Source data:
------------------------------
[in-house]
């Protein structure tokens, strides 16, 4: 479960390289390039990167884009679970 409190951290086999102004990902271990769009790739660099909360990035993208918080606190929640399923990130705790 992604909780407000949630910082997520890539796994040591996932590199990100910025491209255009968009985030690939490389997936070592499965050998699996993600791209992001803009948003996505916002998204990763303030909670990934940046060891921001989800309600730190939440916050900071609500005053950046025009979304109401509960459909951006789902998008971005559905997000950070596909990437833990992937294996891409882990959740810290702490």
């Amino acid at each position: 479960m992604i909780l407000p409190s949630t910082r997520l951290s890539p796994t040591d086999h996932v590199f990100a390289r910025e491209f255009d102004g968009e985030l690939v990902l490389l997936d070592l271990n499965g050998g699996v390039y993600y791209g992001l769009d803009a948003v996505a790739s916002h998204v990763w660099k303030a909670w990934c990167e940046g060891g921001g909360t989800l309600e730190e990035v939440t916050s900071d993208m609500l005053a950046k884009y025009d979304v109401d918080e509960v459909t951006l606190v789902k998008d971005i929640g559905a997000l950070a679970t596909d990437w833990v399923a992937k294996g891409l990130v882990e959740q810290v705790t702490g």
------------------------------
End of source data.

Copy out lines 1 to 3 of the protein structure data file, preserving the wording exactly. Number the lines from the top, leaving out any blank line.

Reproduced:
[in-house]
């Protein structure tokens, strides 16, 4: 479960390289390039990167884009679970 409190951290086999102004990902271990769009790739660099909360990035993208918080606190929640399923990130705790 992604909780407000949630910082997520890539796994040591996932590199990100910025491209255009968009985030690939490389997936070592499965050998699996993600791209992001803009948003996505916002998204990763303030909670990934940046060891921001989800309600730190939440916050900071609500005053950046025009979304109401509960459909951006789902998008971005559905997000950070596909990437833990992937294996891409882990959740810290702490």
């Amino acid at each position: 479960m992604i909780l407000p409190s949630t910082r997520l951290s890539p796994t040591d086999h996932v590199f990100a390289r910025e491209f255009d102004g968009e985030l690939v990902l490389l997936d070592l271990n499965g050998g699996v390039y993600y791209g992001l769009d803009a948003v996505a790739s916002h998204v990763w660099k303030a909670w990934c990167e940046g060891g921001g909360t989800l309600e730190e990035v939440t916050s900071d993208m609500l005053a950046k884009y025009d979304v109401d918080e509960v459909t951006l606190v789902k998008d971005i929640g559905a997000l950070a679970t596909d990437w833990v399923a992937k294996g891409l990130v882990e959740q810290v705790t702490g």